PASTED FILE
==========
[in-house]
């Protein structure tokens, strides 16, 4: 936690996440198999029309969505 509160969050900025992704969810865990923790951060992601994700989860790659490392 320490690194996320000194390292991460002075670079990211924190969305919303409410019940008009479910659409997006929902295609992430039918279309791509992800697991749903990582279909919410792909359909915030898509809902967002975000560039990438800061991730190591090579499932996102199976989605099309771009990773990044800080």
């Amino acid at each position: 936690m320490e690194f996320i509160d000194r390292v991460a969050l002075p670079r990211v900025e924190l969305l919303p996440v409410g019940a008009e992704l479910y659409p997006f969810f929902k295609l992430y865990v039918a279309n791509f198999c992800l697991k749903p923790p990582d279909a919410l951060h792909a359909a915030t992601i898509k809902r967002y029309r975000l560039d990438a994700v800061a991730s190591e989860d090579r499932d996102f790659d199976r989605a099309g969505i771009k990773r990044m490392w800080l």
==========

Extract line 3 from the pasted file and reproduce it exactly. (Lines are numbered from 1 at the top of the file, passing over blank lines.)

């Amino acid at each position: 936690m320490e690194f996320i509160d000194r390292v991460a969050l002075p670079r990211v900025e924190l969305l919303p996440v409410g019940a008009e992704l479910y659409p997006f969810f929902k295609l992430y865990v039918a279309n791509f198999c992800l697991k749903p923790p990582d279909a919410l951060h792909a359909a915030t992601i898509k809902r967002y029309r975000l560039d990438a994700v800061a991730s190591e989860d090579r499932d996102f790659d199976r989605a099309g969505i771009k990773r990044m490392w800080l």